Fishermen say oil company representatives pressure them to sign waivers, give up legal rights

MONTGOMERY, ALA. (May 14, 2010)  – Days after the BP oil spill, reports surfaced that BP included a waiver of claims in its contracts with fishermen to help with cleanup efforts, which was later confirmed. On the heels of that campaign to deprive victims of their legal rights, stories are beginning to circulate about another BP campaign designed to take advantage of fishermen.

During a May 12 Vessels of Opportunity meeting at the Friendship Baptist Church in Bon Secour, Alabama, BP officials warned fishermen that they would not address claims presented by individuals and businesses that retained an attorney. In another instance, fishermen speaking to a BP claims adjuster were told to produce “letters of representation or non-representation.” Reports throughout the Gulf coast, including the Florida panhandle, Louisiana, Mississippi and Alabama, suggest BP is employing the same measures in an effort to intimidate fishermen from obtaining legal representation.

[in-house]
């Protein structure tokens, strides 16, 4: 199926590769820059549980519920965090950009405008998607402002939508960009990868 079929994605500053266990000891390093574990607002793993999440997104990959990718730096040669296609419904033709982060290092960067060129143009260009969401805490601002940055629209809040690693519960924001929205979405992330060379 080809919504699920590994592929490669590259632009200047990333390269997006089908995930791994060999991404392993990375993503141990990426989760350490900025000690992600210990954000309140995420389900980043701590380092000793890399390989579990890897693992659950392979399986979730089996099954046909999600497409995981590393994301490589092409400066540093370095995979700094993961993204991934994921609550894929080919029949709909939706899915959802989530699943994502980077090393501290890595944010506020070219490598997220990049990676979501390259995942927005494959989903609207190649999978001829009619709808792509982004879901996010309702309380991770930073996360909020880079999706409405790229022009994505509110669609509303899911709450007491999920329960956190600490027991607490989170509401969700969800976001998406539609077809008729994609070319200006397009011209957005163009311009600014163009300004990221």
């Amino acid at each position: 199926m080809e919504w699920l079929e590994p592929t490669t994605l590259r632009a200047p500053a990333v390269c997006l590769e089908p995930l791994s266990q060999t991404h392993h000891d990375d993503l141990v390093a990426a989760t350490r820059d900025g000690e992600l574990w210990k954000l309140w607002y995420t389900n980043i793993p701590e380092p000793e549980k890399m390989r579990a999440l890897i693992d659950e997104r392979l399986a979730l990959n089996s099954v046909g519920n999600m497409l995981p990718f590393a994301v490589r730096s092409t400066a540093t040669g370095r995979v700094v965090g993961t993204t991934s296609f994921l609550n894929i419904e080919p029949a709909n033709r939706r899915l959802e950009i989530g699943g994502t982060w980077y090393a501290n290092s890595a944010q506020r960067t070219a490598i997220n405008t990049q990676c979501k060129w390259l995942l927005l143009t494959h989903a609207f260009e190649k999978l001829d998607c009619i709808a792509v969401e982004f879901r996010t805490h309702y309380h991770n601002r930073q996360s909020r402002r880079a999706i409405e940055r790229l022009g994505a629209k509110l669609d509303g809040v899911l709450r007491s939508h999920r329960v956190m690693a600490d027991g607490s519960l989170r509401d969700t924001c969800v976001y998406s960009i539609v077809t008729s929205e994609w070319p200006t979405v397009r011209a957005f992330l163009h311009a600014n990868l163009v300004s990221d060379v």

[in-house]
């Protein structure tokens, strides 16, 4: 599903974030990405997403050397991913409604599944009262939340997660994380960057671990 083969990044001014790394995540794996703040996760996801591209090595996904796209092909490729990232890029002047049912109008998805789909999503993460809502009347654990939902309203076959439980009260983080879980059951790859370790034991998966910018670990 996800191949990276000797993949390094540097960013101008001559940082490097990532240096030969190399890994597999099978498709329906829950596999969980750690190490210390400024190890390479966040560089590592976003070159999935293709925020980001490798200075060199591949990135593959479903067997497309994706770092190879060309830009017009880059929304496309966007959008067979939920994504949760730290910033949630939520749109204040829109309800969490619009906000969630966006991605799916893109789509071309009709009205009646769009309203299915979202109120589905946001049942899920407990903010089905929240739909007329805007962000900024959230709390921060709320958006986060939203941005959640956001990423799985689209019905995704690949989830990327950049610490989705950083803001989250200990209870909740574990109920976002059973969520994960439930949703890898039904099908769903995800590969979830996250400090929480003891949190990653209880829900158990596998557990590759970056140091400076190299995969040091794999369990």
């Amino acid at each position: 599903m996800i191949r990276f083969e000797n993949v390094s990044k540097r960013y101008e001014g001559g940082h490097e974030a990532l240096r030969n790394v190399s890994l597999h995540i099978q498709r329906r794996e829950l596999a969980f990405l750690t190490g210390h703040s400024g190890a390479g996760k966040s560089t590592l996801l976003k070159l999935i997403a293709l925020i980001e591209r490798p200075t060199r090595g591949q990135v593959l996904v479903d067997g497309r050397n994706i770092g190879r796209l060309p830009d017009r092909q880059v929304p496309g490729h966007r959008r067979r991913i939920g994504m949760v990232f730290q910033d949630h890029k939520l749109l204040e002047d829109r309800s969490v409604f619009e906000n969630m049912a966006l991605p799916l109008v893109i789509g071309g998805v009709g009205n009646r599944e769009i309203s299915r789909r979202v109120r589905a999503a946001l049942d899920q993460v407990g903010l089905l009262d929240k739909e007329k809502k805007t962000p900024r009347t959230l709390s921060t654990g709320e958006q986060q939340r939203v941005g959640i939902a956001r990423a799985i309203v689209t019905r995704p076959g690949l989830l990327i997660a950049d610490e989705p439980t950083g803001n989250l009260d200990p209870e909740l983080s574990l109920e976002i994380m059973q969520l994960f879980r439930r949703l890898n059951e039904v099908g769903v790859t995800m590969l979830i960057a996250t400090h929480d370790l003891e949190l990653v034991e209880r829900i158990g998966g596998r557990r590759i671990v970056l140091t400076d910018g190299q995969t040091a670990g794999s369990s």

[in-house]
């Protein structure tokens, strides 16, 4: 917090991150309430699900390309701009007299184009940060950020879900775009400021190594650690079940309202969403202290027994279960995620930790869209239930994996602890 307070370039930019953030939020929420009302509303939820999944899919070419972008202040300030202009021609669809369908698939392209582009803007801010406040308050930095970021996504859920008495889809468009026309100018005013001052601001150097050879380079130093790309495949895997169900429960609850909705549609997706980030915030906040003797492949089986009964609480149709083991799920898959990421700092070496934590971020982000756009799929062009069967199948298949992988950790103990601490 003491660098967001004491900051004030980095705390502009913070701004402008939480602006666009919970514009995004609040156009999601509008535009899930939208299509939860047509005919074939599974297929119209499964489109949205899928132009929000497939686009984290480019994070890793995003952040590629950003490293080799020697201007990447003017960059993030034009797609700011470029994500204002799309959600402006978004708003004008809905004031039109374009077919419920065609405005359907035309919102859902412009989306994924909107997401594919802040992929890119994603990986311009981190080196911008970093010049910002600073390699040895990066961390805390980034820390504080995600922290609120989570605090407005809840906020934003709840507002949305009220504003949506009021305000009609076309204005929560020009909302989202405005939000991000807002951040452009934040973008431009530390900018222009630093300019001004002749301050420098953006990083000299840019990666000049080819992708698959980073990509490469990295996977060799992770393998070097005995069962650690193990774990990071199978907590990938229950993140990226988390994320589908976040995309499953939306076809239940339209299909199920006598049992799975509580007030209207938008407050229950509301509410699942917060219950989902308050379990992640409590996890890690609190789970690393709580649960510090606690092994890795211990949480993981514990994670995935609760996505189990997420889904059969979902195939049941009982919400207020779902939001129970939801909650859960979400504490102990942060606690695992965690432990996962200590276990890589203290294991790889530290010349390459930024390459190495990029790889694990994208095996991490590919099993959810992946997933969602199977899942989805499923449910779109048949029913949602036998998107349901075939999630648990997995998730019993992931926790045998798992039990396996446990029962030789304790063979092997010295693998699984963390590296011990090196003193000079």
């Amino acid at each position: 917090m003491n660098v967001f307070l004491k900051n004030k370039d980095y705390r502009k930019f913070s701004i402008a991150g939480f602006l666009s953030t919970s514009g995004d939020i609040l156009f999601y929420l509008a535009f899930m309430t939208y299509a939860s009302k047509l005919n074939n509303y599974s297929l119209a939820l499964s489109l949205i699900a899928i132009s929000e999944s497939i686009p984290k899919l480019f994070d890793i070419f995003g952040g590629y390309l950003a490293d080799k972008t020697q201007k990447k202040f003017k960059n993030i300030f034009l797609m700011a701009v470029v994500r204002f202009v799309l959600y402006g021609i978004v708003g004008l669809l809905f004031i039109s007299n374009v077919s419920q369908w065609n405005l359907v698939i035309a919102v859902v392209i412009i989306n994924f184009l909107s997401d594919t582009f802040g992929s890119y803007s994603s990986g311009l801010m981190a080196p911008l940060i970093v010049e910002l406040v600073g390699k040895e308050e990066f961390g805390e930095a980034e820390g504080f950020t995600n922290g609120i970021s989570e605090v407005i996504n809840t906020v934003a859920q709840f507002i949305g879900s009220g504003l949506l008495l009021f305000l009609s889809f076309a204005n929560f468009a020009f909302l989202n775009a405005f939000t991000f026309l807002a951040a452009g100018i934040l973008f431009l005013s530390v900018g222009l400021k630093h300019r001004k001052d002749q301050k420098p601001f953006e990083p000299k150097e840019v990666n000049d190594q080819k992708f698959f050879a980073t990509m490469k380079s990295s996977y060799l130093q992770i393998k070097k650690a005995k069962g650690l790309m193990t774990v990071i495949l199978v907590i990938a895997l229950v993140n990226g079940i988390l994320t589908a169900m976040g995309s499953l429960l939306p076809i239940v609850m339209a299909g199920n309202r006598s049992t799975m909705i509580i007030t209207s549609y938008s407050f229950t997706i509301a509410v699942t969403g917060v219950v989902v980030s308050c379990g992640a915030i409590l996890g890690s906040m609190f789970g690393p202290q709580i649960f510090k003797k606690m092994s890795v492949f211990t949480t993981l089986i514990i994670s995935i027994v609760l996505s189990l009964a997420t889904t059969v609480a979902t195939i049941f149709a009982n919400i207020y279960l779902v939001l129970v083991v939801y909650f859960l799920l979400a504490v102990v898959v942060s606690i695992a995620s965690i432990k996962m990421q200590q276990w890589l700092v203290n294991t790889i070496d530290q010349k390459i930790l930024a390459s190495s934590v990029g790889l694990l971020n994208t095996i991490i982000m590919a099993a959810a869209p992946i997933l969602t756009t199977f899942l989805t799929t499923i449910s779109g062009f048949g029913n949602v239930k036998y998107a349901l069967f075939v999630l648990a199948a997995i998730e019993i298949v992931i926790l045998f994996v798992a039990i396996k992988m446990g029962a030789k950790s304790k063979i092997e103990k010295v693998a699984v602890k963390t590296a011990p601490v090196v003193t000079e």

Most fishermen have extremely high expense overheads and live week to week off of their catch. As a result of the oil spill, fishermen are growing more and more anxious to bring in some form of revenue to pay bills and survive given the fishing closures and approaching oil slick. By refusing to provide temporary support and assistance to fishermen who have sought legal representation, BP is effectively punishing them and holding their businesses hostage.

BP certainly understands the importance of retaining competent legal counsel. Indeed, BP currently employs hundreds of lawyers throughout the United States who handle all aspects of their business, including transactions, negotiations, litigation and lobbying. Yet BP, with all its vast legal resources, is apparently unwilling to consider the claims of fishermen who have sought the advice of counsel themselves. Clearly, this type of intimidation tactic needs to stop immediately.

Rhon Jones, Environmental Section head of Beasley, Allen, Crow, Methvin, Portis & Miles, P.C. in Montgomery, Alabama, says, “This is yet another ploy by BP to pressure and intimidate desperate fishermen into abandoning their legal rights and engaging BP directly.” Further, he says, “BP has all the resources and lawyers at its grasp, but they want to deprive the very people they have harmed from having representation to protect their rights. The fact that BP is playing these games with the fishermen is shameful.”

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